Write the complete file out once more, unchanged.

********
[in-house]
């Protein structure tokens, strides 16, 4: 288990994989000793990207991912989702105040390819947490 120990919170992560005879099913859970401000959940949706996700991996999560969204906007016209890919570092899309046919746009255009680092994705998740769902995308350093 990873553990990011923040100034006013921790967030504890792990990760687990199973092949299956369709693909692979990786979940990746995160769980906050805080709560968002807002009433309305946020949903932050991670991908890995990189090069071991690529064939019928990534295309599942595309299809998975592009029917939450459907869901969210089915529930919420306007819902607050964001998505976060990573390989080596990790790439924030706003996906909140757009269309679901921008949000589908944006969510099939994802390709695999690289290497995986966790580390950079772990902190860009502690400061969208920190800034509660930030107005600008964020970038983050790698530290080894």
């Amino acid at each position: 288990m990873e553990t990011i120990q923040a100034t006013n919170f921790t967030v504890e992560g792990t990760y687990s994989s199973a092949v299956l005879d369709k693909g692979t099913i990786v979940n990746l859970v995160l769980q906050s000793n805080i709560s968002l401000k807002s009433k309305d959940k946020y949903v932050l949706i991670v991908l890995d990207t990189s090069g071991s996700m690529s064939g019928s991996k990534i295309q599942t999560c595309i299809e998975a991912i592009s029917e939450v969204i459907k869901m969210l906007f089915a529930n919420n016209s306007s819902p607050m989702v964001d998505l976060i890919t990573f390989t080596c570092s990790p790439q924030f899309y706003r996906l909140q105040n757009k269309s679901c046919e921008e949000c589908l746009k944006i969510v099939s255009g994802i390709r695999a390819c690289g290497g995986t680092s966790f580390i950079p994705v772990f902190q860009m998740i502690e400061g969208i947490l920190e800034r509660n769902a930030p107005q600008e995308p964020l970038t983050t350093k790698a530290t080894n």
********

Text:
[in-house]
């Protein structure tokens, strides 16, 4: 288990994989000793990207991912989702105040390819947490 120990919170992560005879099913859970401000959940949706996700991996999560969204906007016209890919570092899309046919746009255009680092994705998740769902995308350093 990873553990990011923040100034006013921790967030504890792990990760687990199973092949299956369709693909692979990786979940990746995160769980906050805080709560968002807002009433309305946020949903932050991670991908890995990189090069071991690529064939019928990534295309599942595309299809998975592009029917939450459907869901969210089915529930919420306007819902607050964001998505976060990573390989080596990790790439924030706003996906909140757009269309679901921008949000589908944006969510099939994802390709695999690289290497995986966790580390950079772990902190860009502690400061969208920190800034509660930030107005600008964020970038983050790698530290080894």
């Amino acid at each position: 288990m990873e553990t990011i120990q923040a100034t006013n919170f921790t967030v504890e992560g792990t990760y687990s994989s199973a092949v299956l005879d369709k693909g692979t099913i990786v979940n990746l859970v995160l769980q906050s000793n805080i709560s968002l401000k807002s009433k309305d959940k946020y949903v932050l949706i991670v991908l890995d990207t990189s090069g071991s996700m690529s064939g019928s991996k990534i295309q599942t999560c595309i299809e998975a991912i592009s029917e939450v969204i459907k869901m969210l906007f089915a529930n919420n016209s306007s819902p607050m989702v964001d998505l976060i890919t990573f390989t080596c570092s990790p790439q924030f899309y706003r996906l909140q105040n757009k269309s679901c046919e921008e949000c589908l746009k944006i969510v099939s255009g994802i390709r695999a390819c690289g290497g995986t680092s966790f580390i950079p994705v772990f902190q860009m998740i502690e400061g969208i947490l920190e800034r509660n769902a930030p107005q600008e995308p964020l970038t983050t350093k790698a530290t080894n």